Check each list for actionable items to move to a more prominent or relevant list. Also look for items you want to remove from that list. On a tickler list, you might say “that was a pipe dream, I’ll never do that!” or to remind yourself that you had that thought at one time and maybe you’ll reconsider it (consciously or unconsciously) in the coming week(s).
This is the time each week to remind yourself of these things. We don’t want to think about them all the time, which is why we keep them on our productivity platforms. Take the time each week to review your old thoughts–you wrote them out earlier for a reason.
See how many of your “everyday” tasks you accomplished each day this past week. Do you need to add items, remove items, etc.? If you’ve consistently not done a task, ask why you have failed to complete it? Are you inspired to try some new habits? Maybe a new 30-day challenge? I recently have committed to reading at least 10 pages per day for leisure. I typically read a lot of articles and things on the Internet, but have committed to reading more books. There is a greater depth at which books the author of a book can delve into a particular subject, and the change to read more books for me started with a quick addition to my everyday list.
7. Review trigger list if you have one
By marshaling your materials and reviewing up to this point, you essentially have a good idea of all the tasks and obligations in your life right there. You could further check a trigger list though. A trigger list delineates different portions of your life you read to think about each different part of your life and “trigger” thoughts/tasks related to those activities. When you review the list and think of something, you add the item your lists, etc. so as you would for other tasks.
Here’s an example of a personal trigger list.
Here’s an example of a school trigger list.
8. Block out time for the week on your paper to-do list or calendar
At this point, you should have a really good idea of what you have done last week and what you need to get done for the coming week and should have many new items on your productivity platform and lists. That might be enough for some people, but here I use a physical paper to-do list to take items from my productivity platform and plan my days around those tasks. This isn’t necessary because I could feasibly use Wunderlist, calendar, or any other productivity platform to get this done. I do like having a physical to-do list for the week, so I’ve retained this habit. You don’t necessarily need to do it if you can keep your productivity app from getting too jumbled/crowded.
Basically, you should try to batch your activities in terms of what items you absolutely need to get done on different days for the week. Try to cut the amount of time spent on and switching between activities, and prioritize action items. Try to fit in smaller tasks throughout the week as proper. I’ve written about this before: How to form new lasting habits with an everyday list.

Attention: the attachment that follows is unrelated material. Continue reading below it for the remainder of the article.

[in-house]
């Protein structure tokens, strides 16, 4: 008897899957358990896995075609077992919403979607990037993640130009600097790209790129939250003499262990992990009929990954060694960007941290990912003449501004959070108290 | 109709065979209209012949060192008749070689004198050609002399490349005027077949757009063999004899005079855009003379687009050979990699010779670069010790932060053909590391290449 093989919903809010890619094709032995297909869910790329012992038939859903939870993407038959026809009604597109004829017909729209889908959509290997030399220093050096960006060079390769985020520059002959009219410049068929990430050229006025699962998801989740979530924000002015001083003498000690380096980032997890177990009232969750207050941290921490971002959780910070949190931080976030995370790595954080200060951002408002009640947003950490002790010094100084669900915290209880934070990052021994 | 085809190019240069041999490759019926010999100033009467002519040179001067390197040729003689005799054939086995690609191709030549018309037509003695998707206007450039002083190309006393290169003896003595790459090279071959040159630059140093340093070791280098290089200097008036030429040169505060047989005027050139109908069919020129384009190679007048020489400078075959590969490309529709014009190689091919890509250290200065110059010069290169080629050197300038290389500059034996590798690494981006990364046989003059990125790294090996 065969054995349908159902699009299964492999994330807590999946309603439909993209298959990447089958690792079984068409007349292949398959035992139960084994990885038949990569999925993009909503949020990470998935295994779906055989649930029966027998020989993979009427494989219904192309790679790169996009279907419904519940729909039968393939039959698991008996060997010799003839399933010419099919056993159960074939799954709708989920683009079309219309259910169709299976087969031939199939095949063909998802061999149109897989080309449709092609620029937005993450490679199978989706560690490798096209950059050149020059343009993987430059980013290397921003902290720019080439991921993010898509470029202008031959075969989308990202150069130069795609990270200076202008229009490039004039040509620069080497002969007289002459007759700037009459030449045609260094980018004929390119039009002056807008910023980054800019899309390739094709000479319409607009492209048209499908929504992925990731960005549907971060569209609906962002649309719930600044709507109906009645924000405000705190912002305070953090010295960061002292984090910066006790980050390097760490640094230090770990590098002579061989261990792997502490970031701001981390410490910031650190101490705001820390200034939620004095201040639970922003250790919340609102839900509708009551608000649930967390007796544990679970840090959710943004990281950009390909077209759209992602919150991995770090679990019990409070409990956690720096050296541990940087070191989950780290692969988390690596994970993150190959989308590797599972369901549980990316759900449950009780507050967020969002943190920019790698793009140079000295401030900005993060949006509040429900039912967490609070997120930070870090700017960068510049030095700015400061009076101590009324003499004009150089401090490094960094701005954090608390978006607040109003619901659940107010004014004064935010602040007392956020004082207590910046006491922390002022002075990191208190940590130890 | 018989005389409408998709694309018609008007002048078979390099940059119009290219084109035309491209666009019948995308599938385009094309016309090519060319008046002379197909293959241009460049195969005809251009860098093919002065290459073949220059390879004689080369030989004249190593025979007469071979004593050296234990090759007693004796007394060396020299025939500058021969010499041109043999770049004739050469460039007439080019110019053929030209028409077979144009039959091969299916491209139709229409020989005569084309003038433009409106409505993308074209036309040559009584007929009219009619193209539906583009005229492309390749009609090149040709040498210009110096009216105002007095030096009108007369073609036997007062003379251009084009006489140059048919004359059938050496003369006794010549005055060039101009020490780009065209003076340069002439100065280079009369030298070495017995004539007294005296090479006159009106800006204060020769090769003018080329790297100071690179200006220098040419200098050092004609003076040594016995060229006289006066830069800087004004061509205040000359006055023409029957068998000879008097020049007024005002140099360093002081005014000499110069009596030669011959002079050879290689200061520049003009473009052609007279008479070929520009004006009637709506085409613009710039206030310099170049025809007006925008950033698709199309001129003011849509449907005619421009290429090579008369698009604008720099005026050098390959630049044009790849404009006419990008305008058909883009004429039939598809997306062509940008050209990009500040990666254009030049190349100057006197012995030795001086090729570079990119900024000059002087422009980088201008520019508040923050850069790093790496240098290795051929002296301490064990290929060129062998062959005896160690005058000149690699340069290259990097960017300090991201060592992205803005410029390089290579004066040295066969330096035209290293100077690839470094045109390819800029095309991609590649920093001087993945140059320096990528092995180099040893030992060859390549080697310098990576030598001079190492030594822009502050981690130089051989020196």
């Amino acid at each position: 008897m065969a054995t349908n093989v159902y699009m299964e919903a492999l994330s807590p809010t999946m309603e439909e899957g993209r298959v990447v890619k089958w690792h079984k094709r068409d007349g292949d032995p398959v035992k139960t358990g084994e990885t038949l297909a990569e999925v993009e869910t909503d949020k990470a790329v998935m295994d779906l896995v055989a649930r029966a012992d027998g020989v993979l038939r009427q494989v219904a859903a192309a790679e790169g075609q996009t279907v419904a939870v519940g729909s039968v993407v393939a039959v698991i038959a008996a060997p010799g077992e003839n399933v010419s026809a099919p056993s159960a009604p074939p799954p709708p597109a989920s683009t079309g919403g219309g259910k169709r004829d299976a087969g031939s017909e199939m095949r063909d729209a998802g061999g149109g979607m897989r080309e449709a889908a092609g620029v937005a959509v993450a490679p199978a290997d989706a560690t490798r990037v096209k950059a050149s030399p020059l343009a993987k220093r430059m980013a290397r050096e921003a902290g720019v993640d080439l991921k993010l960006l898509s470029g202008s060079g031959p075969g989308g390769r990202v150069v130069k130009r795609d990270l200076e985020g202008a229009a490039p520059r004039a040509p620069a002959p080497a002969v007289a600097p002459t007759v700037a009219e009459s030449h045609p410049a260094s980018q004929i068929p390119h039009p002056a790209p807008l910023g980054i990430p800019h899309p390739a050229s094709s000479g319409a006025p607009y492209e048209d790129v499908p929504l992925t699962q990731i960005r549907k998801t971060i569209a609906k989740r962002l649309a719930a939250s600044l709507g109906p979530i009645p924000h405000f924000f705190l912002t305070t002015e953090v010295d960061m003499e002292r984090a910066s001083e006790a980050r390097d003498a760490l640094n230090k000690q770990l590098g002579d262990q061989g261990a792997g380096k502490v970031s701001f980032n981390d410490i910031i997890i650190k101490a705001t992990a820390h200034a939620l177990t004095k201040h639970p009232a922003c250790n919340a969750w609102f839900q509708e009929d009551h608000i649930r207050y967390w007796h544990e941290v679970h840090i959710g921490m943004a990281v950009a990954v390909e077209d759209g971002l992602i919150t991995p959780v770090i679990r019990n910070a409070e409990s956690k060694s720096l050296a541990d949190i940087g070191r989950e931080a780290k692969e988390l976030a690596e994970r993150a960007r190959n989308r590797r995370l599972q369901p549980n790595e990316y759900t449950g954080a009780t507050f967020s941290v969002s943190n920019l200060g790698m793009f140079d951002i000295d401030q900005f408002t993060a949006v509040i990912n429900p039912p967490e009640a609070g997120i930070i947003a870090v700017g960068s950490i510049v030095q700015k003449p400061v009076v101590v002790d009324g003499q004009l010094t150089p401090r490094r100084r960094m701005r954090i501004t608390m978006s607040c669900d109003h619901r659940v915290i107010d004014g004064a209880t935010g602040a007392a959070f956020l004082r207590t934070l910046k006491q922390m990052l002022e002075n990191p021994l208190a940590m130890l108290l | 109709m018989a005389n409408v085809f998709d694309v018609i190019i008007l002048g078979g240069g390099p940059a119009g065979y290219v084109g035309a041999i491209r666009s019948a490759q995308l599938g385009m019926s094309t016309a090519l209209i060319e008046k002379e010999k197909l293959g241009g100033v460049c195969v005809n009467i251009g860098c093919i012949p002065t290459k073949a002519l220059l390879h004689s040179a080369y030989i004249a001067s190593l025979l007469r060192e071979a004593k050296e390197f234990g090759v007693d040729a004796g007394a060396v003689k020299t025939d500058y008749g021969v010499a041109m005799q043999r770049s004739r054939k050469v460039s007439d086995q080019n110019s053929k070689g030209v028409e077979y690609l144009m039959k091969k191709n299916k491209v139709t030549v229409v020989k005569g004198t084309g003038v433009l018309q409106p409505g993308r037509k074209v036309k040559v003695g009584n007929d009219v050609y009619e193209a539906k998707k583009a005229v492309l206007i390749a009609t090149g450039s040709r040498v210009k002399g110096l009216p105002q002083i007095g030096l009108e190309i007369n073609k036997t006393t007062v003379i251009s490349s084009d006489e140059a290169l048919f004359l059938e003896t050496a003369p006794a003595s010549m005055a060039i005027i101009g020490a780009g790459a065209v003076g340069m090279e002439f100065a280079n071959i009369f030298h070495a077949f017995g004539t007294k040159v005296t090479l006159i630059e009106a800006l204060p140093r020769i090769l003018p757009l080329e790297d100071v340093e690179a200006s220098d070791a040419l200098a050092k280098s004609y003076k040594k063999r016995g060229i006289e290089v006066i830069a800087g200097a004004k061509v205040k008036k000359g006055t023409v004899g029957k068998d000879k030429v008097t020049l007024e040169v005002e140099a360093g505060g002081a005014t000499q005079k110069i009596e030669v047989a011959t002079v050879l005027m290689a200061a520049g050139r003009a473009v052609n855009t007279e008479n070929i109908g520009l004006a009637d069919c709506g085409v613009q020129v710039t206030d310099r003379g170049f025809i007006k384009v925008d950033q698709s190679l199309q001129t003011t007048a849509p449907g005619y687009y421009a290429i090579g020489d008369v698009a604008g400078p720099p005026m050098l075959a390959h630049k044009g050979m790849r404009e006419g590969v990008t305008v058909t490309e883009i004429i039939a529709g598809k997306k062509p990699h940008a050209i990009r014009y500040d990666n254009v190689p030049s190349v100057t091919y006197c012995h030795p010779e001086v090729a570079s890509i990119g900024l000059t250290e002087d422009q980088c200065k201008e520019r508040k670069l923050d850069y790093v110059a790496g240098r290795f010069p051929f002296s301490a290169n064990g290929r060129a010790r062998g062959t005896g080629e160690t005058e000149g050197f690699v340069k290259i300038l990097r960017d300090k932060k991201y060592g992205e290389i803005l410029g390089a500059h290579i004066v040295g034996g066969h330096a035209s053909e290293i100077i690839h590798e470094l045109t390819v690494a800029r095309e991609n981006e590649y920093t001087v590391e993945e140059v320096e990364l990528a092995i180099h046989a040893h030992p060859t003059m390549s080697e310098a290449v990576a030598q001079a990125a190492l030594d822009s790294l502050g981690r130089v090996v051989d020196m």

9. Complete and Refine
You’re basically done at this point. As the week goes on, make sure your calendar and to-do lists show what you’re doing and need to do. Make sure to put your paper to-dos in your paper to do bin. Also, put items in your electronic inbox on your productivity platform. In addition, make sure to see how much time everything took you for the week, and where your time went to compare for next time by using a time tracker. Basically, stick with your program and make the appropriate adjustments based on the data you get from the week.
More like this: Tracking Excellence
I like to ask myself some questions at the end of the week to trigger more thoughts. Here are some suggestions, but the options are endless. You can record your answers to these questions in a physical or electronic journal. There is a lot of scientific and anecdotal evidence pointing to positive mental health outcomes with frequent journaling, especially about positive things such as what you have accomplished:
- What did I set out to carry out this past week, and did I succeed?
- What are three things I would like to do this coming week?
- Did I improve my time on any tasks this past week, based on my timer records?
- What absolutely must get done this coming week? Have I prioritized those tasks and batched around them in my plan for this coming week?
- What were three times this past week that I achieved a state of flow in my work or leisure?
- Have I reasonably made enough time to get everything done in my plans for this coming week? What tasks in my plan could potentially be pushed to later on if other tasks end up consuming more time or energy?
There are many online journaling options. You could use Evernote, Google Drive, or even a notepad document on your computer (I’d caution you that if anything happened you would want to have a backup of this document if you went the notepad route). A good ol’ fashioned paper notebook also will work well if that’s your style.
Set some long-term goals or review your long-term goals at this point and check your progress.
Liked this post? Please subscribe below to get updated each time Lawptimal publishes a new article! Also share with family, friends, or someone who loves productivity!
Author: Ryan Ullman
Ryan Ullman is an associate attorney at Spence | Brierley in Baltimore, Maryland, a boutique firm that assists its clients in all manner of civil litigation. He is particularly interested in technology, productivity, peak flow states, music, and the outdoors.